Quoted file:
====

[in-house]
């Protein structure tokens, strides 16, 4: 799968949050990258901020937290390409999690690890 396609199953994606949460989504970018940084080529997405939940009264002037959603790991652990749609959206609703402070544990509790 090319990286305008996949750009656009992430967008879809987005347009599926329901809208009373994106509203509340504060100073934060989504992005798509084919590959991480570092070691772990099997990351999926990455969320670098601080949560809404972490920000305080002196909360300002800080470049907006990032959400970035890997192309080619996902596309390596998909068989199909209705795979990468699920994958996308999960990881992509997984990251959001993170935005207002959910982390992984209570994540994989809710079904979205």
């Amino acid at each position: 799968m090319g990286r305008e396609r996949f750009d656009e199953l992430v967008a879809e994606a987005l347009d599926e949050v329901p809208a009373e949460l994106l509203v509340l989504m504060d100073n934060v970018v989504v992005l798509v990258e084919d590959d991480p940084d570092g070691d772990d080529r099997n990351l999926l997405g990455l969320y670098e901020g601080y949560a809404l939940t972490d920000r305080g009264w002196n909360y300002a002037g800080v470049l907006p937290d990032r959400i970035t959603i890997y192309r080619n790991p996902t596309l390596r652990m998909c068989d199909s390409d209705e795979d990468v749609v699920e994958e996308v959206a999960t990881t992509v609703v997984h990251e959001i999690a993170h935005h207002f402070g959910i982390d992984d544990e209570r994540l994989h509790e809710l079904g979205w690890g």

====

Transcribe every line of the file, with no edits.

[in-house]
């Protein structure tokens, strides 16, 4: 799968949050990258901020937290390409999690690890 396609199953994606949460989504970018940084080529997405939940009264002037959603790991652990749609959206609703402070544990509790 090319990286305008996949750009656009992430967008879809987005347009599926329901809208009373994106509203509340504060100073934060989504992005798509084919590959991480570092070691772990099997990351999926990455969320670098601080949560809404972490920000305080002196909360300002800080470049907006990032959400970035890997192309080619996902596309390596998909068989199909209705795979990468699920994958996308999960990881992509997984990251959001993170935005207002959910982390992984209570994540994989809710079904979205």
């Amino acid at each position: 799968m090319g990286r305008e396609r996949f750009d656009e199953l992430v967008a879809e994606a987005l347009d599926e949050v329901p809208a009373e949460l994106l509203v509340l989504m504060d100073n934060v970018v989504v992005l798509v990258e084919d590959d991480p940084d570092g070691d772990d080529r099997n990351l999926l997405g990455l969320y670098e901020g601080y949560a809404l939940t972490d920000r305080g009264w002196n909360y300002a002037g800080v470049l907006p937290d990032r959400i970035t959603i890997y192309r080619n790991p996902t596309l390596r652990m998909c068989d199909s390409d209705e795979d990468v749609v699920e994958e996308v959206a999960t990881t992509v609703v997984h990251e959001i999690a993170h935005h207002f402070g959910i982390d992984d544990e209570r994540l994989h509790e809710l079904g979205w690890g």